Steve Hopf ground glass for medium format? experience anyone?
I had a Steve Hopf made borosilicate ground glass for my 5x7 Deardorff, and it was a great screen. However, I just picked up a Rolleiflex SL66, and the stock screen is quite scratched up and a bit dim(I'm using the WLF, 80mm lens).
I know these screens aren't too expensive($30 for the borosilicate screen), but wanted to see if anyone here had any experience with his screens in a medium format camera. I'm planning to install one into my 5x7 Linhof soon. But I'm simply enjoying the Rollei at the moment, new tool(toy) syndrome !
The screens on MF cameras are much thinner than those used on LF cameras, you'd be better looking for a genuine Rollei screen or similar.
It's possible you might find a Chinese bright screen that fits. I bought one for a Rolleiflex TLR hoping to use it in my Yashicamat 124, in the end I fitted it to my Microcord and it's significantly brighter than a glass screen.
If you can find a Beattie Intenscreen, they are huge upgrade over the original SL66 screen.
even if you could mount it into your SL 66, a normal ground glas screen made by grinding real mineral glas would be a huge step back to the past. It has no fresnel screen to brigthen up the corners. I had a old Rolleiflex MXV with such a screen. It was nearly impossible to focus in the shade or in a building, so I changed it against a cut to size RB 67 screen. Beattie intensreens are superb, but very expensive, Maxwell sreens are very good too.
thank you for your replies. I'm not against cutting down an RB67 screen, it's just that I need to find the (right) type of screen to cut down(center clear spot preferably). Now the waiting game begins on the online auction site
Sponsored Ad. (Subscribers to APUG have the option to remove this ad.)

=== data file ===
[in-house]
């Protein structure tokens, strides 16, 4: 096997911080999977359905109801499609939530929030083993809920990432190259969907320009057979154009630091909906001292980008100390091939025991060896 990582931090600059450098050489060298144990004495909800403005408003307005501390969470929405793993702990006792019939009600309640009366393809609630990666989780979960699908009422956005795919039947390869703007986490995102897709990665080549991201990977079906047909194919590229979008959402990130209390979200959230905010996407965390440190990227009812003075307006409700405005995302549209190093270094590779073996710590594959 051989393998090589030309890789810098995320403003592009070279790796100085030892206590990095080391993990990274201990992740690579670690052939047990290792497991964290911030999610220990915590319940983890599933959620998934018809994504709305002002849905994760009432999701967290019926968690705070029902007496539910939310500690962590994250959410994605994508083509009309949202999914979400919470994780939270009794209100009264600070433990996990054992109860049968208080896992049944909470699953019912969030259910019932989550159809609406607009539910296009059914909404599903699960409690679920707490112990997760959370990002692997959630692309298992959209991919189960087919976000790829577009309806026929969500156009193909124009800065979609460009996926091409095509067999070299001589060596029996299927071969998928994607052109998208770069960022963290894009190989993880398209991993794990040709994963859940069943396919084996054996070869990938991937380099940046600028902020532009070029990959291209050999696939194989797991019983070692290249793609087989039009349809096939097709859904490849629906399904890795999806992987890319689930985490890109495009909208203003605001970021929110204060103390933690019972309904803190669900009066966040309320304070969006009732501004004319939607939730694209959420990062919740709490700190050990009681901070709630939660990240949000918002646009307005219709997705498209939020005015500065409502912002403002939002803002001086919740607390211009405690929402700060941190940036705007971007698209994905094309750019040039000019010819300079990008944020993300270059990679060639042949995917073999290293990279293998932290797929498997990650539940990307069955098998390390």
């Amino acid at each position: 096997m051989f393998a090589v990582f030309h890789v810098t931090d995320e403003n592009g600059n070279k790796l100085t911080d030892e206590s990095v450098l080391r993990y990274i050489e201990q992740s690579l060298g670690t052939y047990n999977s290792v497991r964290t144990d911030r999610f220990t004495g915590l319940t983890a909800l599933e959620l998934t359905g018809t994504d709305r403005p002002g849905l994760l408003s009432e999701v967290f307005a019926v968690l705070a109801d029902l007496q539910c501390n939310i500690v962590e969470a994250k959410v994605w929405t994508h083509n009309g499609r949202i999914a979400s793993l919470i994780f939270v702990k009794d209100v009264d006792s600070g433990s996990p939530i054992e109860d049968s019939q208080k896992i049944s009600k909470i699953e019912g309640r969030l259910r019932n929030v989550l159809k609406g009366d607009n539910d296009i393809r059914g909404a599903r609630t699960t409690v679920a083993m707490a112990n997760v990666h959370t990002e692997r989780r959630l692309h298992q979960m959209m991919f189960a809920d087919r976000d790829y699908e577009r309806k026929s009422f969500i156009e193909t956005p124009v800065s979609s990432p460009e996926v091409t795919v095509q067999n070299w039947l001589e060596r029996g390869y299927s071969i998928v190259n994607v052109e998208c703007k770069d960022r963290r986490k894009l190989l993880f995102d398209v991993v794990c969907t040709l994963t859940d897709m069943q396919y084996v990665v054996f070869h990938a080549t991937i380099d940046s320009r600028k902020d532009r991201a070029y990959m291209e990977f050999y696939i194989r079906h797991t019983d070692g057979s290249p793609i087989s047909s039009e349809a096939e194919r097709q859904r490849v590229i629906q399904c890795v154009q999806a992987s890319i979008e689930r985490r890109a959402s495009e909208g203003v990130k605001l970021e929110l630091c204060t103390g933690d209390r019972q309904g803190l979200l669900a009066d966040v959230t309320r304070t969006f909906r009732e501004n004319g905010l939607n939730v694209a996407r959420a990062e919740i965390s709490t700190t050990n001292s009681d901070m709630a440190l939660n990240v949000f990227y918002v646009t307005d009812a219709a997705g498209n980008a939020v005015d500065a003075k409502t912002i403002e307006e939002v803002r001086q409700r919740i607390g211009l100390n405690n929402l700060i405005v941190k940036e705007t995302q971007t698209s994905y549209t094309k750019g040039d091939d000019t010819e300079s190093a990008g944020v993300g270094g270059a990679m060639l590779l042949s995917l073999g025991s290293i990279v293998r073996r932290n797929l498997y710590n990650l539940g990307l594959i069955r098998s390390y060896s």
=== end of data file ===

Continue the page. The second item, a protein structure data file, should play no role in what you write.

Not sure how they compare to the 'brand names' like Beattie and Maxwell, but I'm certainly happy with my Arax (or wherever they're made) screens on all my 6x6es. Splitprism centre, bright microraster ring around, then fresnel for the rest. All very good plastic (which makes them rather light and easy to cut down if needs be).
Just on Steve Hopf though, I know Borosilicate are the 'good' ones to go for, but are they worth the extra over his regular ones (and are the regular ones any good?). I need an 8x10 screen and his regular/clipped/gridded ones are $101 free-post, the borosilicate of the same are $260 including postage. For that price I could get a Yankee or superscreen with fresnel. Seeing as there's probably a few people reading this with Borosilicates, are they worth the extra price?
(ps, I'm mostly doing landscapes with slow lenses f/6.8 or worse wide-open, if that makes a difference).
An awful lot of electrons were terribly inconvenienced in the making of this post.
f/64 and be there.
Hmm... not sure if my setup applies, but no one else has replied. I needed new ground glass for a Horseman VH 6x9 view camera. I went for the Hopf borosilicate. At that size, the price was around $50, as I remember? Compared to about half for the plain glass? Nothing like a jump to $250 or so.